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Opinion

Opinion: A good death

The German parliament, the Bundestag, has passed legislation regulating assisted suicide. DW's John Berwick believes the debate was a milestone in German political culture.

The debate was long and intense, punctuated by moments of deep soul-searching. Not just Friday's three-hour Bundestag session, but the discussions at all levels of German society over the past two years. The question of whether "assisted dying" should be regulated, and if so, how, challenges our core political und ethical values, and it affects each one of us personally. That makes it all the more remarkable that this debate was conducted in a calm and respectful atmosphere.

The most valuable result is that it has lifted the taboo on the subject of dying. Germans have learned to talk about the problems surrounding death and have become more aware of the need to make a Living Will, stipulating what should be done if they are not able to tell doctors what life-extending measures they want or don't want. It has also highlighted the need for Germany to invest in palliative medicine and hospices, and the Bundestag passed legislation to improve that situation yesterday.

28.05.2015 DW Quadriga John Berwick

DW's John Berwick

Today's law finally clarifies the situation of doctors who have been caught between legality and professional ethics. Suicide was decriminalized in Germany nearly 150 years ago.

As a legal consequence, assisting somebody to commit suicide was also no longer punishable. However, a number of regional medical boards were prepared to strike doctors off the record if they hastened the death of a patient, even at the patient's own request. The new legislation now resolves that anomaly.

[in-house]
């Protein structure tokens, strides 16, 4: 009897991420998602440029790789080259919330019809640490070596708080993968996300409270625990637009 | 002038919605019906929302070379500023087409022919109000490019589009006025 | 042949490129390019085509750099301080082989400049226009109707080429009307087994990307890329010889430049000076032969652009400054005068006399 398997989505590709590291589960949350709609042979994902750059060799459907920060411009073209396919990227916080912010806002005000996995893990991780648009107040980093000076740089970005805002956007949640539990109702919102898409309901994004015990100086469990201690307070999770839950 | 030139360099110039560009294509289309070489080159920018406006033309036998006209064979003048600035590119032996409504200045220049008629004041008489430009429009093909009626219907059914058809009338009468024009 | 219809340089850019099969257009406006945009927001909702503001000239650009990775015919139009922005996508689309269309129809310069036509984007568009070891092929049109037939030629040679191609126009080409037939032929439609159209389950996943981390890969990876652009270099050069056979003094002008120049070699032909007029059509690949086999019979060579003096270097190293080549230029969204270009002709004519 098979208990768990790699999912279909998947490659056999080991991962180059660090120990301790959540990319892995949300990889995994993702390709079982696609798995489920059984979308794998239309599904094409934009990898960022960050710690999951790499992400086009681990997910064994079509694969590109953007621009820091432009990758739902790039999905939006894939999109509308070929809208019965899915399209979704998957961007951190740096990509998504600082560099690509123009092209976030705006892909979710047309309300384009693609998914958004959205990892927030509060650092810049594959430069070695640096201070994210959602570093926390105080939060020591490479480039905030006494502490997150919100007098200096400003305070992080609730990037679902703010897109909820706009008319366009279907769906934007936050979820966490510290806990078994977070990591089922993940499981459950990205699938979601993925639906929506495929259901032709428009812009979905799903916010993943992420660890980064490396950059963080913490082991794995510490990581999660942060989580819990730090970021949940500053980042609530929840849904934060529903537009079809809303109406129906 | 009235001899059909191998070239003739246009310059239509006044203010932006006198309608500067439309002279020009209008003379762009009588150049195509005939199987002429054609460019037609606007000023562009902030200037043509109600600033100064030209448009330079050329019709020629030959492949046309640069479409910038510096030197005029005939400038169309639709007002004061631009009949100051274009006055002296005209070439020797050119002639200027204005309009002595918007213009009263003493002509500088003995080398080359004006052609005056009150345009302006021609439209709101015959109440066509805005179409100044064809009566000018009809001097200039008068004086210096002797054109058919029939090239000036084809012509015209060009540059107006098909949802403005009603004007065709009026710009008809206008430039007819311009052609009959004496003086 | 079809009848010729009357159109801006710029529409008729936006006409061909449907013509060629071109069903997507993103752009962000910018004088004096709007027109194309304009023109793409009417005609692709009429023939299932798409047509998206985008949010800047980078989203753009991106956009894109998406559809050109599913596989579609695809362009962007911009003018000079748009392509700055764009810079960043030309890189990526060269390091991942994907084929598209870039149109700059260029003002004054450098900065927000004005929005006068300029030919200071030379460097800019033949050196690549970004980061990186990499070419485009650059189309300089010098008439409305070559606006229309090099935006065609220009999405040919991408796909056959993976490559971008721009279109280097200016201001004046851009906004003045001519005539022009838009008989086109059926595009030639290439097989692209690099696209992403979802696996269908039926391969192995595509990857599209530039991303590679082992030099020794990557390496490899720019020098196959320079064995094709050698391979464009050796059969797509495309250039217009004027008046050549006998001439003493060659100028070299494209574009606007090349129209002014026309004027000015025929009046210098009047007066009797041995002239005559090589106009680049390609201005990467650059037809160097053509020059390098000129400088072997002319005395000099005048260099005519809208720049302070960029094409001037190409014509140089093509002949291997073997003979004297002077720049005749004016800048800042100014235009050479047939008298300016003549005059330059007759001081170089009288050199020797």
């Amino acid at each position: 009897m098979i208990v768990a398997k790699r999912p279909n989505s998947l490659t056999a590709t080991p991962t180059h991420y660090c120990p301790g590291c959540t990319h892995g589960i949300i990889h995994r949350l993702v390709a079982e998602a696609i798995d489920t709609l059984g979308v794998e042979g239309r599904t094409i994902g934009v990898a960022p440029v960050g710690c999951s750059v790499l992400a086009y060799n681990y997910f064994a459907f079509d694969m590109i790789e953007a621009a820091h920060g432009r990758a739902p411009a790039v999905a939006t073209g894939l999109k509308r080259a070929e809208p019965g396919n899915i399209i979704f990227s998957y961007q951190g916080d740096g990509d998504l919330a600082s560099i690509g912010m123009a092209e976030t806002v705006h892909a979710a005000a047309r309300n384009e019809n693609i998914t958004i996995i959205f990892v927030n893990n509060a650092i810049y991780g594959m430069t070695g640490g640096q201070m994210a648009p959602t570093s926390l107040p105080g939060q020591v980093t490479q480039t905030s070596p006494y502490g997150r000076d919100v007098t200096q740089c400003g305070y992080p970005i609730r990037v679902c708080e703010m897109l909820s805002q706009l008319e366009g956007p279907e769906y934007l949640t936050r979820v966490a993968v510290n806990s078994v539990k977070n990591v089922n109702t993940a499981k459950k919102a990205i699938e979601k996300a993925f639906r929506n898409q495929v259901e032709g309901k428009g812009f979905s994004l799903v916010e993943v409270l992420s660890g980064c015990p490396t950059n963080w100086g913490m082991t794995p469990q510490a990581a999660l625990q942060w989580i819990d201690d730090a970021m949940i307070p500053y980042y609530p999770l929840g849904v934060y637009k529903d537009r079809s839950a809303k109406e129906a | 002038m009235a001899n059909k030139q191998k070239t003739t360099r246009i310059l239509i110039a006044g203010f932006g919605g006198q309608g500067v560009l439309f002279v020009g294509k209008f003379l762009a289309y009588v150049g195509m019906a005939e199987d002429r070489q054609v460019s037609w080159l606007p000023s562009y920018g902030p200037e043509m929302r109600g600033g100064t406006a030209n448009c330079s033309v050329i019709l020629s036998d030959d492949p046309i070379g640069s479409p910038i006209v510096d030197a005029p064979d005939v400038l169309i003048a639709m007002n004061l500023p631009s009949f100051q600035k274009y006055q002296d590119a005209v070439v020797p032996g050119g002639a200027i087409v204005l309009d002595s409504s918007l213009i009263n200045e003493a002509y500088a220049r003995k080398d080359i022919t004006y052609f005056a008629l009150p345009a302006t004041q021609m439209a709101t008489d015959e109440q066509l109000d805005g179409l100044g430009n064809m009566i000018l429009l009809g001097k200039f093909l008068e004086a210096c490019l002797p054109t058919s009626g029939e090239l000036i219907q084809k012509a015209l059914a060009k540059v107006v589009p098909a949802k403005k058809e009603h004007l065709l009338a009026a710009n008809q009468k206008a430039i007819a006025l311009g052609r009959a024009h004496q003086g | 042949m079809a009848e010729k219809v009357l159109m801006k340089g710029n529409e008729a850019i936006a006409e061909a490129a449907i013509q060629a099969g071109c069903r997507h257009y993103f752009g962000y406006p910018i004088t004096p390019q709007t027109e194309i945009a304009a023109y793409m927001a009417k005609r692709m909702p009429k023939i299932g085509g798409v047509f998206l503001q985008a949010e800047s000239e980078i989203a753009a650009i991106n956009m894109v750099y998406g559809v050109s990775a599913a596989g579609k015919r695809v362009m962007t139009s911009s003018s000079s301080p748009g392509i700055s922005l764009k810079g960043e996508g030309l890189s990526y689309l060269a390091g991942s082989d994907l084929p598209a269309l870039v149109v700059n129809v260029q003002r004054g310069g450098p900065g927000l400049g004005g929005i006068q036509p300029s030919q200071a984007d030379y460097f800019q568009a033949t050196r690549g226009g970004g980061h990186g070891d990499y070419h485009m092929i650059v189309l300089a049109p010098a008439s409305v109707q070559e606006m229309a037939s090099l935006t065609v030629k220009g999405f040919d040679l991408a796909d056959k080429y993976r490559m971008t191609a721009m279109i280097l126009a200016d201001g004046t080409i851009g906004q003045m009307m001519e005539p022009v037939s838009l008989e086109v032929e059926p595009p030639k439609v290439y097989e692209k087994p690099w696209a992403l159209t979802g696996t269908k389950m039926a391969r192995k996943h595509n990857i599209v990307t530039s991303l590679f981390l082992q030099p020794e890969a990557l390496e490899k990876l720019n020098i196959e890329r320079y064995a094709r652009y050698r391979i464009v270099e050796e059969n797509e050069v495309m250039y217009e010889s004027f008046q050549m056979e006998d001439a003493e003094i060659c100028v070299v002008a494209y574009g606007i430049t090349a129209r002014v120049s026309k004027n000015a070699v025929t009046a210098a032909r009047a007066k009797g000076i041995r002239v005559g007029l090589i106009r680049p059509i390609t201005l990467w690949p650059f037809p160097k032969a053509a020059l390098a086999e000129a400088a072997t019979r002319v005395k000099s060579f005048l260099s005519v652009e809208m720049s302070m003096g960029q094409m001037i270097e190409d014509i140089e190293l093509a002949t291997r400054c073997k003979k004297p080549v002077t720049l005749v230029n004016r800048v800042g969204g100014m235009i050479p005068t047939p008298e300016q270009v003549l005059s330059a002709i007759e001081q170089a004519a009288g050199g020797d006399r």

Most importantly, however, the new law prohibits the commercialization of suicide: businesses disguised as humanitarian organizations, which profit from administering lethal medication. The condemnation of such practices and the fear that a "normalization" of suicide, such as exists in Holland or Switzerland, could put severely disabled people and the terminally ill under pressure to end their lives, was a significant factor in the bill being passed by an overwhelming majority.

Of course, a minority will be disappointed on both sides of the political-ethical spectrum: those who oppose any legalization of assisting suicide at all and those who want maximum liberalization of the law. However, the great achievement of this legislation is that it respects the right of an individual to choose death, without in any way "normalizing" suicide. It approaches the intimate sphere of the individual conscience with deep respect, acknowledging that Germany is a pluralistic society in which we are able to show compassion and understanding for each other, even if we disagree on whether suicide can ever be ethical.

John Bewick is the religious affairs editor of Deutsche Welle's English service.

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